NY Governor Andrew Cuomo, who is visiting Israel, on Thursday met President Reuven Rivlin at the residence in Jerusalem. It’s the Governor’s third visit to Israel since being elected in 2011. Cumo came over in 2014 during Operation Defensive Shield against Gaza, and following a wave of anti-Semitic attacks in New York in 2017.
Governor Cuomo offered his condolences to President Rivlin on the death of his wife Nechama.
The governor noted that he was accompanied on his visit by his three daughters as a personal statement of the importance he and his family attach to Israel. “We are family,” he told the president.
There have been complaints that Cuomo has visited Israel, California and Cuba since taking office, but in there are still three upstate NY counties he never visited and ten he only dropped by once.
He then said, “Mr. President, when we first met in 2014 we talked about anti-Semitism as a concept. The difference in just five years is frightening. Now there is world-wide anger and intolerance, where any difference is demonized. NYPD reported an 83% rise in anti-Semitism over the last year. Our Jewish community is an intrinsic part of New York State and we are doing everything we can to fight back.”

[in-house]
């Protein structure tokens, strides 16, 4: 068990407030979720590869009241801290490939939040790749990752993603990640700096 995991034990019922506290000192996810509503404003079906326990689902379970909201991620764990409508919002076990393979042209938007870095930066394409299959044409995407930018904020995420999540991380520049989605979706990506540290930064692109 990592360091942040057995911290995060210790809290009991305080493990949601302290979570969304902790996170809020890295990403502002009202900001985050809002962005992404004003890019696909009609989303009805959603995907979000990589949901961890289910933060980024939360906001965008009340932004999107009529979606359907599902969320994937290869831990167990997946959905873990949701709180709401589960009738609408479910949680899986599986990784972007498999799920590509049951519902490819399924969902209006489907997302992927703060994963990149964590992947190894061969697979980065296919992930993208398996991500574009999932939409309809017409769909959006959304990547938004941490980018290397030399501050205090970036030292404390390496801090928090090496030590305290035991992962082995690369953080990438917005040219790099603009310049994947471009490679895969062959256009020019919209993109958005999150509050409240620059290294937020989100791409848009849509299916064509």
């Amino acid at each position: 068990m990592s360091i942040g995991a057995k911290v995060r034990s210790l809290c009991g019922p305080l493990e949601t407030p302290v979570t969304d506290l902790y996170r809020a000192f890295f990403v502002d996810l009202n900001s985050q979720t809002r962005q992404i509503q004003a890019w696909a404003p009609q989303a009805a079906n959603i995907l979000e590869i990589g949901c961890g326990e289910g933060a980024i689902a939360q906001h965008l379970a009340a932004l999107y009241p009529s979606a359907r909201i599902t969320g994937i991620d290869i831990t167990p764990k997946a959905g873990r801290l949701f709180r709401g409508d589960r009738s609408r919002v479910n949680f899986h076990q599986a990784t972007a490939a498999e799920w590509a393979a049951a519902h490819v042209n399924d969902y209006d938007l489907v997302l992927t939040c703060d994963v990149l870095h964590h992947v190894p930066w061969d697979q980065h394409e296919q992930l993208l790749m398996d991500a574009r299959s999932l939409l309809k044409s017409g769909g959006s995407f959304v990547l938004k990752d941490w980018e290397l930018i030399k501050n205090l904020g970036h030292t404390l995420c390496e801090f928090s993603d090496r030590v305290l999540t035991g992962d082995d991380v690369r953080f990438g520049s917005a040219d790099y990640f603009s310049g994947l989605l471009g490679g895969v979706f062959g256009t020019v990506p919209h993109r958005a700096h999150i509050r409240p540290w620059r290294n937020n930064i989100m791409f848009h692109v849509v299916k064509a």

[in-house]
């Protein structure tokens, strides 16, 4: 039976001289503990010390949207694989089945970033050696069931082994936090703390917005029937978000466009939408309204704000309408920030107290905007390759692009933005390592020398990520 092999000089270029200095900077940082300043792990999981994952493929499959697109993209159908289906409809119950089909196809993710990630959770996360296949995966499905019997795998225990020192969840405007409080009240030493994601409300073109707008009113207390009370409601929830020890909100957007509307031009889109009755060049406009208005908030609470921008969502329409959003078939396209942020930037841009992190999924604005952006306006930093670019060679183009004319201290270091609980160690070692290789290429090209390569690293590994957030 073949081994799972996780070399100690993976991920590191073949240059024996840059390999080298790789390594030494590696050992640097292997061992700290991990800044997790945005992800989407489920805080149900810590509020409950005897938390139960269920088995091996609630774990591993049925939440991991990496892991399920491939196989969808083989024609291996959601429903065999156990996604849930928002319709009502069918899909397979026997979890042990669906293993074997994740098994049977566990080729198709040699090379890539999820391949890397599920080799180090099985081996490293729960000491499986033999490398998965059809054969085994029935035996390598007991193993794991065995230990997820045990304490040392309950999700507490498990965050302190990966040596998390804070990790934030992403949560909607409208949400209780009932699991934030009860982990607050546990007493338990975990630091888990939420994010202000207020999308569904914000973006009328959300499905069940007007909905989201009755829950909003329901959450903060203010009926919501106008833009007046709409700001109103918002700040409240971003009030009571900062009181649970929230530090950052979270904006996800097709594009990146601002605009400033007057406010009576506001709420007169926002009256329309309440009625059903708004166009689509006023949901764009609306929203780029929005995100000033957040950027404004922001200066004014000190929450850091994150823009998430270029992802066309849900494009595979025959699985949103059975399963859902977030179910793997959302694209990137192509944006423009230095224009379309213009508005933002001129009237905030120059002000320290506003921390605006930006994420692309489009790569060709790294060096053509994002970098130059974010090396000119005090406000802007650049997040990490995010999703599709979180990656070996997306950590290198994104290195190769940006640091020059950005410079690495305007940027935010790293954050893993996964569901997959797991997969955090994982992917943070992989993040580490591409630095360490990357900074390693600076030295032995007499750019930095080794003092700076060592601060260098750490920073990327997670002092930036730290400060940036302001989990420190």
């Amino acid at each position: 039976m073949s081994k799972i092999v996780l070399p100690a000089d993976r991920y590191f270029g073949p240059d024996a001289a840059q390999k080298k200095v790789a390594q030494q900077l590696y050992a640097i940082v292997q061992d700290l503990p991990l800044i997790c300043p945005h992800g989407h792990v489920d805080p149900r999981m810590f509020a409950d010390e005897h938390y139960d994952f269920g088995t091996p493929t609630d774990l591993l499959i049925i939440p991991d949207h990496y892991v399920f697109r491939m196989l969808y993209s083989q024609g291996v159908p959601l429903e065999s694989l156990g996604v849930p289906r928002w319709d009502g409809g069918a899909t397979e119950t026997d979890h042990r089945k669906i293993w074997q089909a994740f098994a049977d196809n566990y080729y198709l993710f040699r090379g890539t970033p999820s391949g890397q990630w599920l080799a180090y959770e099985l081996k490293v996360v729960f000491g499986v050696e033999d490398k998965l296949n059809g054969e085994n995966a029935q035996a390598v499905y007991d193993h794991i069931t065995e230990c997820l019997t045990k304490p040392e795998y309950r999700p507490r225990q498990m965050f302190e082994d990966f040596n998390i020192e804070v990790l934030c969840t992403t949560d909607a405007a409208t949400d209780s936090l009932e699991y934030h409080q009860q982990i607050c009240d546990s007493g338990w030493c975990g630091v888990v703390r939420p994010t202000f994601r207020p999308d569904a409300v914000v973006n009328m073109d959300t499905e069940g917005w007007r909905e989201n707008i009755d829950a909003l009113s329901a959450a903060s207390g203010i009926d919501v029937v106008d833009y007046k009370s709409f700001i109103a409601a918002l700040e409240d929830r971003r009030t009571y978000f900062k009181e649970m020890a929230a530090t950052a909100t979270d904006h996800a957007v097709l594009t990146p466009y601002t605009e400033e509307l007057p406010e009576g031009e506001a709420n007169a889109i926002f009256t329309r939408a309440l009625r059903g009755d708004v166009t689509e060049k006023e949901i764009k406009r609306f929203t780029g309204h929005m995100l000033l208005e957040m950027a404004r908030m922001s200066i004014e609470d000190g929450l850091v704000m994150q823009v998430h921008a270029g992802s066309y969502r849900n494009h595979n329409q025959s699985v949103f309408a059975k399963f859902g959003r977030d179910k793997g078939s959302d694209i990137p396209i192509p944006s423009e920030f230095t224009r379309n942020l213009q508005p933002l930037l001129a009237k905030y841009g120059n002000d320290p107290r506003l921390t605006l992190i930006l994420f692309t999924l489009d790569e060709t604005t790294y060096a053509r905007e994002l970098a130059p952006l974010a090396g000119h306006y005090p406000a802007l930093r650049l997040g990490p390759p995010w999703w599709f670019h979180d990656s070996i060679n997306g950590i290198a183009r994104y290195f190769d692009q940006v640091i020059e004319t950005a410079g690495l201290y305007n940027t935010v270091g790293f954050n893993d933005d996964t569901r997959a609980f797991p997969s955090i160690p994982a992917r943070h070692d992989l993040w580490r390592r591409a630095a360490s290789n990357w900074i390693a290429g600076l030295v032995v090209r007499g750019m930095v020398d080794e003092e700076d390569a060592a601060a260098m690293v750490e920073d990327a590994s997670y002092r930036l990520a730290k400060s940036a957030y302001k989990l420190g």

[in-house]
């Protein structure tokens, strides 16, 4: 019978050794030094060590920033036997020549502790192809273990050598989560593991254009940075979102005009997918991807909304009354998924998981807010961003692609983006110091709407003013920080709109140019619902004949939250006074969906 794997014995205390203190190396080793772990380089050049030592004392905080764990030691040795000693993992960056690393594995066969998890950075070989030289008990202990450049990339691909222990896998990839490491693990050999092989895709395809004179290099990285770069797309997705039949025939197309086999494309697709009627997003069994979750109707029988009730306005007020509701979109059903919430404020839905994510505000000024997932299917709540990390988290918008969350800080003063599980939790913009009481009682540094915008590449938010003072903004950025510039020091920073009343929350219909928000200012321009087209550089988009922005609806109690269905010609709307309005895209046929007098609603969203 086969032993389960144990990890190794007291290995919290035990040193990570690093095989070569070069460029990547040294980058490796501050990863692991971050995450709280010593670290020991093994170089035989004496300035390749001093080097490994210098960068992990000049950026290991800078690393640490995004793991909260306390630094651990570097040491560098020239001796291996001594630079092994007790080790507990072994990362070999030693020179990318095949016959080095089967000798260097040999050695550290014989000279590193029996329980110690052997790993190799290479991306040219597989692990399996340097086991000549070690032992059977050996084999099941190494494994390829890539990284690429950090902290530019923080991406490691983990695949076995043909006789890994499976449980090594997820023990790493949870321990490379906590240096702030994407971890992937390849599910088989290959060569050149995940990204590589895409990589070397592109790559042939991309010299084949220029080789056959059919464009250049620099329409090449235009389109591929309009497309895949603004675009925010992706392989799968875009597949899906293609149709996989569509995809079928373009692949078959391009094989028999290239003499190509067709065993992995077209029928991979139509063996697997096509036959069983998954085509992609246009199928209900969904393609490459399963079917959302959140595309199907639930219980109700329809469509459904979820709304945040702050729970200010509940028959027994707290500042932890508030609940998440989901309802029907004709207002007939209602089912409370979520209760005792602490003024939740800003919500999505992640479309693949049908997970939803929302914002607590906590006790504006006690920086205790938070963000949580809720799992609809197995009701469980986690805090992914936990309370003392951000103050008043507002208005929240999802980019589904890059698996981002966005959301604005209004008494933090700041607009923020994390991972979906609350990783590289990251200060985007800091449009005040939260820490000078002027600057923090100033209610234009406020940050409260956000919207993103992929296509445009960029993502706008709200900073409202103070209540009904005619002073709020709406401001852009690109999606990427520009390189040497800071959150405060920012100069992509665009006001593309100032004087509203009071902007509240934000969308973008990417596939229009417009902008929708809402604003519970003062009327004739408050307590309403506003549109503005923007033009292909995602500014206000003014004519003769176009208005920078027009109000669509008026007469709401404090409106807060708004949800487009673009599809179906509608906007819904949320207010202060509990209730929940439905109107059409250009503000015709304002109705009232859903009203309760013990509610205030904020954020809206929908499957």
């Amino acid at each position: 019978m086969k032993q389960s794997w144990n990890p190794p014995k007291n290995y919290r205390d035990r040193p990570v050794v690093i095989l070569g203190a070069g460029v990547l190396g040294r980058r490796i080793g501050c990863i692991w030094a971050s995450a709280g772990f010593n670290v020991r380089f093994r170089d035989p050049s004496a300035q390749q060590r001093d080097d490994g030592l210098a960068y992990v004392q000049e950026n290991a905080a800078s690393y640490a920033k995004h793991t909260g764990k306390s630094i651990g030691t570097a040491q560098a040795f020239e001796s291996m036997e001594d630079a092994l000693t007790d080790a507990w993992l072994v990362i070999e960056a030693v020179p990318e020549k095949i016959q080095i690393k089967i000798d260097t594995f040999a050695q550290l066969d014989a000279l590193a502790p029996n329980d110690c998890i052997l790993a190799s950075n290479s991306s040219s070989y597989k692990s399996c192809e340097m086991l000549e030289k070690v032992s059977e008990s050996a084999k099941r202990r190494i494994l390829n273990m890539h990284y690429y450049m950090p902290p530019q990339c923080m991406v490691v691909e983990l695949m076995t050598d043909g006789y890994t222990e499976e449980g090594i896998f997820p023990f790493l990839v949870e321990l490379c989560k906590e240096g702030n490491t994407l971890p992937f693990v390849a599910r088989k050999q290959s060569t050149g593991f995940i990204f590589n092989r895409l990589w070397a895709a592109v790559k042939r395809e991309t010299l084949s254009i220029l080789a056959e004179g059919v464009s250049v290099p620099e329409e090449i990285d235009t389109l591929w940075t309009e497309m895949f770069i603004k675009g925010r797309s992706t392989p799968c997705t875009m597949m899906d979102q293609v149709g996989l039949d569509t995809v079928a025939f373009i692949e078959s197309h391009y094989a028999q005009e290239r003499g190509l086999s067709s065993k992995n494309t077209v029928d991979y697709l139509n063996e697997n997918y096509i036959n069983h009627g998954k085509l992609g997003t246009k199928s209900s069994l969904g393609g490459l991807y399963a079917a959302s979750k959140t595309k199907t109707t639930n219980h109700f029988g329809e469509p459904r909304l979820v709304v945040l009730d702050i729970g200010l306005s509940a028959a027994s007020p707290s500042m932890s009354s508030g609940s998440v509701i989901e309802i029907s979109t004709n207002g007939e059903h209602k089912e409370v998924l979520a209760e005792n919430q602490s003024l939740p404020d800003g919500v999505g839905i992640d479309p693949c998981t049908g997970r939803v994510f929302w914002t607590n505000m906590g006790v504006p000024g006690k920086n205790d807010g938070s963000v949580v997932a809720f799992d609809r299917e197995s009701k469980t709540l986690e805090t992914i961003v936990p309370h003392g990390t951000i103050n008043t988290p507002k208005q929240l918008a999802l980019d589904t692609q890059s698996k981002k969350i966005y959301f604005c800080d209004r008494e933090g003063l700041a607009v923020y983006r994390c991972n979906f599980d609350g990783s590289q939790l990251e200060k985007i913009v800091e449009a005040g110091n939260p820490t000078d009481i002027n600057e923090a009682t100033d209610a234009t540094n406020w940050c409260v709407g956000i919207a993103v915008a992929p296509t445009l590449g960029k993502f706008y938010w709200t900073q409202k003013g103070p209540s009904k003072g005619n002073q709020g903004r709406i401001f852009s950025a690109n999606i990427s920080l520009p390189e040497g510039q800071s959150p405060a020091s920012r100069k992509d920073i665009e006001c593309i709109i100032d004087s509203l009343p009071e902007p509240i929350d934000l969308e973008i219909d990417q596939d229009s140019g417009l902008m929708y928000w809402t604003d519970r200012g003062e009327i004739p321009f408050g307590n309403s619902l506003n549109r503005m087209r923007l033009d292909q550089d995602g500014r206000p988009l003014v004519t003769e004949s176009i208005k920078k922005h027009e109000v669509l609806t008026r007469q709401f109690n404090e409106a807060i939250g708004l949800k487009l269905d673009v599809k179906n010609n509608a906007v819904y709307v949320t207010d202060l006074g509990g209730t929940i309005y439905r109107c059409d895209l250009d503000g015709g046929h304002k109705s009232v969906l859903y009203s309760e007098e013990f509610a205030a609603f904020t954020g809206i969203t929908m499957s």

President Rivlin thanked the governor for his constant and vocal friendship and support for Israel over many years.
“You are a true friend,” the president said. “Welcome back to Israel and to Jerusalem, our capital! It is good to see you, as always.”
Speaking about anti-Semitism and BDS, the president said, “Like you, I am concerned about rising anti-Semitism and appreciate everything you are doing to combat it. We must show absolute opposition to racism and discrimination of any kind. This is also my view on BDS, and we appreciate your Executive Order to withhold funds from BDS supporters.”
The president also spoke about the strong ties between Israel and New York: “Every time you come, there are even more areas of cooperation between Israel and New York. We work closely together on technology, cyber, digital health, law enforcement and academia. We also both have densely populated areas that are targets for terrorism, and can learn much from each other about this.”